The St. John River, with its wide, deep waters, was a key transportation route for Maliseet and Mi’kmaq (Micmac) Indians who hunted, fished, grew corn and squash along its length. The British made various Maritime peace and friendship treaties (between 1725 and 1776) with the Mi’kmaq and Maliseet people which allowed them to hunt and fish, trade with the British, and did not involve the cession of any land. Today, the First Nations reserves for the Maliseet are along the Saint John River, and the reserves for the Mi’kmaq are along the Gulf of St Lawrence coastline.
As the French and English fought over control of the New World, the French eventually gained control of Nova Scotia, which then included the St. John River Valley. Between 1672 and 1700 the French King assigned land grants in what is now the Fredericton area but were abandoned until 1732 when a group of French Acadians, fleeing the British forces who had taken possession of Nova Scotia following the Treaty of Utrecht and creating the community of Ste. Anne’s Point, which was the Capital of Acadia from 1692 to 1698.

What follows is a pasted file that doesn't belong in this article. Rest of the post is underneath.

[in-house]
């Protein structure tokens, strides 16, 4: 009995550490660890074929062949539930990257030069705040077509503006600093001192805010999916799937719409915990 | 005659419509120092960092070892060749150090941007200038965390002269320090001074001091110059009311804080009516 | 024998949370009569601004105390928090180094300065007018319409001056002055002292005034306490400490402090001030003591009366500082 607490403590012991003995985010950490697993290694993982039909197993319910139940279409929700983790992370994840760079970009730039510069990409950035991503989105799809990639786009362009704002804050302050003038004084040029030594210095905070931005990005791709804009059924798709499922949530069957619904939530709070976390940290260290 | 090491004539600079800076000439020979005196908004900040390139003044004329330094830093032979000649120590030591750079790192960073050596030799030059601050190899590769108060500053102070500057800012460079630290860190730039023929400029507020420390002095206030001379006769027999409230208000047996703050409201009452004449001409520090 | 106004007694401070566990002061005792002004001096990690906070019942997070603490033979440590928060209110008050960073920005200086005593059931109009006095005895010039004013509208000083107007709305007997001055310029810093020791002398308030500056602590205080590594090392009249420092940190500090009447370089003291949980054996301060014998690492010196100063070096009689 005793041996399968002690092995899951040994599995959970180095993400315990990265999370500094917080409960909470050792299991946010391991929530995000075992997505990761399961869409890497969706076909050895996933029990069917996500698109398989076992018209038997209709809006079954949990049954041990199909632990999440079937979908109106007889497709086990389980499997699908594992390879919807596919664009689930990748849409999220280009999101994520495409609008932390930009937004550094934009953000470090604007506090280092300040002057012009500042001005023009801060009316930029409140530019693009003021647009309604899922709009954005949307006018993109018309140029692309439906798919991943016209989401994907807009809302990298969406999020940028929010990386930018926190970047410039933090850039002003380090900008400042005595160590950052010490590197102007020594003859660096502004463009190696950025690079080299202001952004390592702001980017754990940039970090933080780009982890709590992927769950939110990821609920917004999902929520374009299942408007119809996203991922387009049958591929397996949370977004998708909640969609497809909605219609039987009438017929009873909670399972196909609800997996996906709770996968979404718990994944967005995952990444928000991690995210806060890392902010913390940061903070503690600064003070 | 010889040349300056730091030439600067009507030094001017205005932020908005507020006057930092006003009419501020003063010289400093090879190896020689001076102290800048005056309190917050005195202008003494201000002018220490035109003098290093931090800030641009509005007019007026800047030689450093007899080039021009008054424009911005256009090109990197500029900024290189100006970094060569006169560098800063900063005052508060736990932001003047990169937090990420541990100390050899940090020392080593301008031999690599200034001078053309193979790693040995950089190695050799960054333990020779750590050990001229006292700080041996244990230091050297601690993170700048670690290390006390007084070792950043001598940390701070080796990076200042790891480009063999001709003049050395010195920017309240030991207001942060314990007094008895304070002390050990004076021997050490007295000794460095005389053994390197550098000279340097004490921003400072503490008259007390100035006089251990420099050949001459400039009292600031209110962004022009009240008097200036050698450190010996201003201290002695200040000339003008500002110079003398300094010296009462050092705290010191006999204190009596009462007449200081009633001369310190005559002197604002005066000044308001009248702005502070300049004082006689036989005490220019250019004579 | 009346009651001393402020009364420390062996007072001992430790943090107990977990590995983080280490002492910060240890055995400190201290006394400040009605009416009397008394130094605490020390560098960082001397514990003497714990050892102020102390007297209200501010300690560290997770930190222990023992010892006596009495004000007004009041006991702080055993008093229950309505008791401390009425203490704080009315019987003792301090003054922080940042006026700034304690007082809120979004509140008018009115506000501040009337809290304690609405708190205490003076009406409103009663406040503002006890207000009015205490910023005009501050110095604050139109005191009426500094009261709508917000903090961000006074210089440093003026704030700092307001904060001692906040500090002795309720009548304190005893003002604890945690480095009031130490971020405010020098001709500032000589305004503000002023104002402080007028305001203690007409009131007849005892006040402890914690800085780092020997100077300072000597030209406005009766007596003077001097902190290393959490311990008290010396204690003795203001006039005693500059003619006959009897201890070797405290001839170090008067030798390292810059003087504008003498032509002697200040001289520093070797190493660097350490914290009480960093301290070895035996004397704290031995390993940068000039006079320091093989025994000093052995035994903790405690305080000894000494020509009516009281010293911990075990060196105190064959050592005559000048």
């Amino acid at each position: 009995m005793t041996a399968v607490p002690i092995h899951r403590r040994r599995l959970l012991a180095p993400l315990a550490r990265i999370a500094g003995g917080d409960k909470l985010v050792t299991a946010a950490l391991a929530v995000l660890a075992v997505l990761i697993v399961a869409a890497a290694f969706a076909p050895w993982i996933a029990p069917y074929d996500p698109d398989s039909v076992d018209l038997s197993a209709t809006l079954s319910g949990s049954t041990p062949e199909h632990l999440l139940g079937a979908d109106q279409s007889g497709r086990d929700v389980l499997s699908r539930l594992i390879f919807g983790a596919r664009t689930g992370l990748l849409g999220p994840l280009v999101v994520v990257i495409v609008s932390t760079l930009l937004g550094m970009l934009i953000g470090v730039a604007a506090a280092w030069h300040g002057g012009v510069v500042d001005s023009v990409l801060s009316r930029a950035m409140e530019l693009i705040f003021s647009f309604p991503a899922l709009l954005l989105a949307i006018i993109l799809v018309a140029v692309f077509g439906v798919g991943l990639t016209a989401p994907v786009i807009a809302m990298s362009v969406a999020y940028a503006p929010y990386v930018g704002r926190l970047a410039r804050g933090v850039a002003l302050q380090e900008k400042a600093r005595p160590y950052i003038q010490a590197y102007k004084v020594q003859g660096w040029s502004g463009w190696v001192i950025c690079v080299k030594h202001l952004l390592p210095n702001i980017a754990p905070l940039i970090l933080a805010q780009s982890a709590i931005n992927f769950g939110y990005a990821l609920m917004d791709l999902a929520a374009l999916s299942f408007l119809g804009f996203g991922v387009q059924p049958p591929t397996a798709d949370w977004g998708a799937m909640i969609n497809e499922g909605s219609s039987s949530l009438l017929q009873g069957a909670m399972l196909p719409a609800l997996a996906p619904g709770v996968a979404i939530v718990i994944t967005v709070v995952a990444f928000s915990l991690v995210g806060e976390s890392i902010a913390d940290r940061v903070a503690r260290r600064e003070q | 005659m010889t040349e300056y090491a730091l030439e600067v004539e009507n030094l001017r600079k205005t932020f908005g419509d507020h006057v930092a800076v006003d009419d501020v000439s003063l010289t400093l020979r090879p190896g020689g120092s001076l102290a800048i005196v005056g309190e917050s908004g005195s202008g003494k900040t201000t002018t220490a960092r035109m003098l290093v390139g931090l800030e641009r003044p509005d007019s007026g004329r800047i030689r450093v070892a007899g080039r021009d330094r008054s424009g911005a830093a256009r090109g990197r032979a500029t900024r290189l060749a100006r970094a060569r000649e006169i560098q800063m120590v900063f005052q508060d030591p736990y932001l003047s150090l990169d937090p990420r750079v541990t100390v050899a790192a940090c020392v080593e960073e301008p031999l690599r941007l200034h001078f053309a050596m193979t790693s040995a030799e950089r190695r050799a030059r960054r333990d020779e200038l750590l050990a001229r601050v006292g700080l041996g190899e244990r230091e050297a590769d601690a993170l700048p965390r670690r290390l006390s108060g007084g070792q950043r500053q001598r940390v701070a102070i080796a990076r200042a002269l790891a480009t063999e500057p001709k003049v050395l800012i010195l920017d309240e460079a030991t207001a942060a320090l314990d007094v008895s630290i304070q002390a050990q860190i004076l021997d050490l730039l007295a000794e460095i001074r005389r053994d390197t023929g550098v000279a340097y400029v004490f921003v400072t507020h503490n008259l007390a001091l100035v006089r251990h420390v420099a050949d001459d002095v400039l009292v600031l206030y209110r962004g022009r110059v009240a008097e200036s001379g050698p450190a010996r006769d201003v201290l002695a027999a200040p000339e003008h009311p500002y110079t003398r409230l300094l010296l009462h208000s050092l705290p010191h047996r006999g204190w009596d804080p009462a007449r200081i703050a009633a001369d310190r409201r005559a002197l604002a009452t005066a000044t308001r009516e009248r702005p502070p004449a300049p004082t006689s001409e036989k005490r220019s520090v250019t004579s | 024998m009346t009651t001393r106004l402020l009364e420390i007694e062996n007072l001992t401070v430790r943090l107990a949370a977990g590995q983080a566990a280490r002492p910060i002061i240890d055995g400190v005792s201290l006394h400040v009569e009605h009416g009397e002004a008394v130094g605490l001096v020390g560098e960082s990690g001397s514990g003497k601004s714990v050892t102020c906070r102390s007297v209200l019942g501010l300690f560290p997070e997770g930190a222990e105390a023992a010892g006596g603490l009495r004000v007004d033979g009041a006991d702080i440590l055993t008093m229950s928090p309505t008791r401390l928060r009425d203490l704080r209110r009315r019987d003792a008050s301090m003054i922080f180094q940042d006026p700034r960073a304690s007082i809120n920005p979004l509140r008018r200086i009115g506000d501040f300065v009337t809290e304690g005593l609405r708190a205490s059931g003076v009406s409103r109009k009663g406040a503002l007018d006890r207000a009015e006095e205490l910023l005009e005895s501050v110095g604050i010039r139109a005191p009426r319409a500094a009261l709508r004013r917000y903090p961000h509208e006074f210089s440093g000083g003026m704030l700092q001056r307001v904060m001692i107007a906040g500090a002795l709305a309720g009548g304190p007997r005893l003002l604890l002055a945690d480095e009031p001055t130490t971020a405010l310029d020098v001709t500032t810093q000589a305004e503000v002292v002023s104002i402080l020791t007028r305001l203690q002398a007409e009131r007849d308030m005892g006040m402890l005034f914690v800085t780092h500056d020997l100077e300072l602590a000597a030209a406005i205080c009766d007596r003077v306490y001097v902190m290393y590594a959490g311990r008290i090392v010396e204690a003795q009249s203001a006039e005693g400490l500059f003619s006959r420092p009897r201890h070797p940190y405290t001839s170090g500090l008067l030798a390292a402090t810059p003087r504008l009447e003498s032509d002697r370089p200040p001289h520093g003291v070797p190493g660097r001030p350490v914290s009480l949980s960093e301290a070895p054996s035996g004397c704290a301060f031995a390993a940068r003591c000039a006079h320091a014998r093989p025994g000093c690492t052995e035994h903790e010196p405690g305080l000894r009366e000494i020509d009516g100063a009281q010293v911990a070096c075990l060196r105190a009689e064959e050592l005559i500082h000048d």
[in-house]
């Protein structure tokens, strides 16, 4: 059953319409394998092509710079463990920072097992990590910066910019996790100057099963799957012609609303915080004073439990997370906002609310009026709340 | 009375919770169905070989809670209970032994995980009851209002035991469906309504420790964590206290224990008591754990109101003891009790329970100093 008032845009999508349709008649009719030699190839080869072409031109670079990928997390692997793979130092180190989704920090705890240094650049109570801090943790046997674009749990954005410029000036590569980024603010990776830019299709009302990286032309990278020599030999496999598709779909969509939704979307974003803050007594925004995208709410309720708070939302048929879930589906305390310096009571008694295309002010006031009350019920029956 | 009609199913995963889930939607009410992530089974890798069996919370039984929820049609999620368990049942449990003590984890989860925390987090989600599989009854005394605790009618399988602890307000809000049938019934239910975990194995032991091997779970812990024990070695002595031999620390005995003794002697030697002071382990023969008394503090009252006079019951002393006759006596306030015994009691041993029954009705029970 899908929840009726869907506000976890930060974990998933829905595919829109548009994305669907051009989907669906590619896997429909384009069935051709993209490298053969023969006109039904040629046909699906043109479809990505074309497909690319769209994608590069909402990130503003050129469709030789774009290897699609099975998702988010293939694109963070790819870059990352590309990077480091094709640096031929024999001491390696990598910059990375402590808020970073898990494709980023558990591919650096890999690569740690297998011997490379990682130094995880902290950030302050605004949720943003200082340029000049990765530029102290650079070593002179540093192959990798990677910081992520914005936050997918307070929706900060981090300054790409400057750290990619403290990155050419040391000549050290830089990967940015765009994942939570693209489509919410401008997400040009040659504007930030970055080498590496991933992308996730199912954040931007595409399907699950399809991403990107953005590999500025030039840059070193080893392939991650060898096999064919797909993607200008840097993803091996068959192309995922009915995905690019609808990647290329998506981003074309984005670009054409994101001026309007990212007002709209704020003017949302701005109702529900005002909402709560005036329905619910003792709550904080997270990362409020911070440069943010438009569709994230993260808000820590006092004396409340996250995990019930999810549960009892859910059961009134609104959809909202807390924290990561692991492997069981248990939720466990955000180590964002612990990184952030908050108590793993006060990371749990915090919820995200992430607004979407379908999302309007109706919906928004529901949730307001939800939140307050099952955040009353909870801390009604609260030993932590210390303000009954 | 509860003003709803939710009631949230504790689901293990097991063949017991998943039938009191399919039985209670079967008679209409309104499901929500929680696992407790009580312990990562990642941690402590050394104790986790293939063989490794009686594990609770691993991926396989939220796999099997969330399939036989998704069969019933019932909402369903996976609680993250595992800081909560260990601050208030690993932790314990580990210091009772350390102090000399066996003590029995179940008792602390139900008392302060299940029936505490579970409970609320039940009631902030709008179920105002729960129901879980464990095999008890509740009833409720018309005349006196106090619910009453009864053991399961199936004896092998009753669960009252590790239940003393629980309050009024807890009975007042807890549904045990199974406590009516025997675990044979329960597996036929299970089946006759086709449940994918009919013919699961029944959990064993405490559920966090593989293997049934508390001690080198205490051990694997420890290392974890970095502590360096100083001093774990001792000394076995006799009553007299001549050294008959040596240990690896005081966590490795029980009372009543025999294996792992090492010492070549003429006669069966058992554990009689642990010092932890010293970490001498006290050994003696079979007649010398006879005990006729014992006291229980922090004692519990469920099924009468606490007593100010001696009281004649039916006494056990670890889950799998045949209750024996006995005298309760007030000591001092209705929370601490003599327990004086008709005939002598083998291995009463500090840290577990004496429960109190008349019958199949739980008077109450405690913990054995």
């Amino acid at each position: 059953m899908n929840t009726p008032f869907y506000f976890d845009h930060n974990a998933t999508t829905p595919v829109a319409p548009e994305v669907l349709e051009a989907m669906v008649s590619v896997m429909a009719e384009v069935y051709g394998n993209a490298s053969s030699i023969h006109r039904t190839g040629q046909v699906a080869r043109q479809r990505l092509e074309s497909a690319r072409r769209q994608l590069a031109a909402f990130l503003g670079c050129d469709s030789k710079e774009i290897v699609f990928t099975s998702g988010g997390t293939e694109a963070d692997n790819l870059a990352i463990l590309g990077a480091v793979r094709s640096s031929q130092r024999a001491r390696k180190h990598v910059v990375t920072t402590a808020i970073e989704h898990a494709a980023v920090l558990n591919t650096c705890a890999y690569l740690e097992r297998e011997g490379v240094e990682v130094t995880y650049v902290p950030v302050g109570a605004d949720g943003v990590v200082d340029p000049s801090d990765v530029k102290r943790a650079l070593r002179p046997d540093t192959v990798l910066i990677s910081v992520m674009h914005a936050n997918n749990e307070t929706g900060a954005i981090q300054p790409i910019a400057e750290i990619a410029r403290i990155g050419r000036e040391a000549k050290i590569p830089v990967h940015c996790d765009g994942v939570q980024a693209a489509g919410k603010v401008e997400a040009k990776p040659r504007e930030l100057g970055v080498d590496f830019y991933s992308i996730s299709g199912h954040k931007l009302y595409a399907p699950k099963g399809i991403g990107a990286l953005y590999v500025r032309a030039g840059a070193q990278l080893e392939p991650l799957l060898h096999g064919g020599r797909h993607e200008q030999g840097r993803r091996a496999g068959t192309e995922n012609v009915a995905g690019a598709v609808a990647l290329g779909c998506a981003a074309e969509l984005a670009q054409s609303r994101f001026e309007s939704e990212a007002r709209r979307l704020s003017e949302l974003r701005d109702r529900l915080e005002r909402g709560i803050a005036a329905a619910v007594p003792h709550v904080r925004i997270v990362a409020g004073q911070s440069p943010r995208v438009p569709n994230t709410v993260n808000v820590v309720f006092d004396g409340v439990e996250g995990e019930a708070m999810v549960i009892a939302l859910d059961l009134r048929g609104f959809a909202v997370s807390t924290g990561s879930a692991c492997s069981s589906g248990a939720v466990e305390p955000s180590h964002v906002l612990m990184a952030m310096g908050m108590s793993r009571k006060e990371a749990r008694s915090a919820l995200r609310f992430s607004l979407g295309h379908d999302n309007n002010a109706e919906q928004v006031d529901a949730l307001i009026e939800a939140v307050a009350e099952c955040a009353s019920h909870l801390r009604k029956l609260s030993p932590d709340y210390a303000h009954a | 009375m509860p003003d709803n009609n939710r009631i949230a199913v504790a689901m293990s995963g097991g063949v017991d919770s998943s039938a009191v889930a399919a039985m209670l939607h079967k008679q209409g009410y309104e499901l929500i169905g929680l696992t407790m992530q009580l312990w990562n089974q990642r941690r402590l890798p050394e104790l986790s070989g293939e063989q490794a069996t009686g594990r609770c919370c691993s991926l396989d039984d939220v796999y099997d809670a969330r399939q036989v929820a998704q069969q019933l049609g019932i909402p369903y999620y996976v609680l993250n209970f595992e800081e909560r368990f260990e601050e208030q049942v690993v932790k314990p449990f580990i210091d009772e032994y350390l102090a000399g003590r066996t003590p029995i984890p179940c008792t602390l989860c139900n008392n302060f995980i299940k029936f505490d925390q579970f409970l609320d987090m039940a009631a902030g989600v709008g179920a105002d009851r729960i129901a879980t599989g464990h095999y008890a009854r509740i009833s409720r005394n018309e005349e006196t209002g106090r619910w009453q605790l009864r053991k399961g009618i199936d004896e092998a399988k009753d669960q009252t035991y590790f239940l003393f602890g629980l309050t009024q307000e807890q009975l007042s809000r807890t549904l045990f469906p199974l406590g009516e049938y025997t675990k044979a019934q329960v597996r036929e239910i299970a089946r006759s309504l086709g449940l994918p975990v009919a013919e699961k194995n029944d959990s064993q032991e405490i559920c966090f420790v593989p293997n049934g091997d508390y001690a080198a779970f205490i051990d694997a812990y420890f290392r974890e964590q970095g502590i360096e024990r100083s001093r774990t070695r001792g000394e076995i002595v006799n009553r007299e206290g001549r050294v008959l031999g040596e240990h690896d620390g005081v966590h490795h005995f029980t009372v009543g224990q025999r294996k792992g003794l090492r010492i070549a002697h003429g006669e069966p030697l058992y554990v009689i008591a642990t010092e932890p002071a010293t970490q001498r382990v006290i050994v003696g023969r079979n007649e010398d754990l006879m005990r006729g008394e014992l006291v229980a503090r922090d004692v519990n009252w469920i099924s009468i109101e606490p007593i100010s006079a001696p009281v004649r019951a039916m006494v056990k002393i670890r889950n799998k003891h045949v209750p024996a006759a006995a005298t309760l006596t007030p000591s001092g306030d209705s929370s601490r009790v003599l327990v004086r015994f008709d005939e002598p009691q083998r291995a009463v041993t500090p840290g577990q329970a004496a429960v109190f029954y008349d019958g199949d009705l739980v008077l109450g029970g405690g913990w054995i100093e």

British Colonial Period
In 1758, when British Forces captured Louisbourg, the British swept through the St. John River Valley, burning homes and expelling Acadians (to French Louisiana, and the area was gradually resettled by English families over the next few years. Following the American Revolution, in 1783 British Loyalist fled the United States and 34,000 settled in Nova Scotia and 14,000 in New Brunswick, with 2,000 Loyalists around Ste. Anne’s Point. In 1785, renamed the settlement “Frederickstown”, in honour of Prince Frederick, second son of King George III, and shortly thereafter Governor Carleton choose Fredericton as provincial capital. The city’s high school (the oldest in Canada) and the University (tied with University of Georgia as the oldest in North America) were founded that year.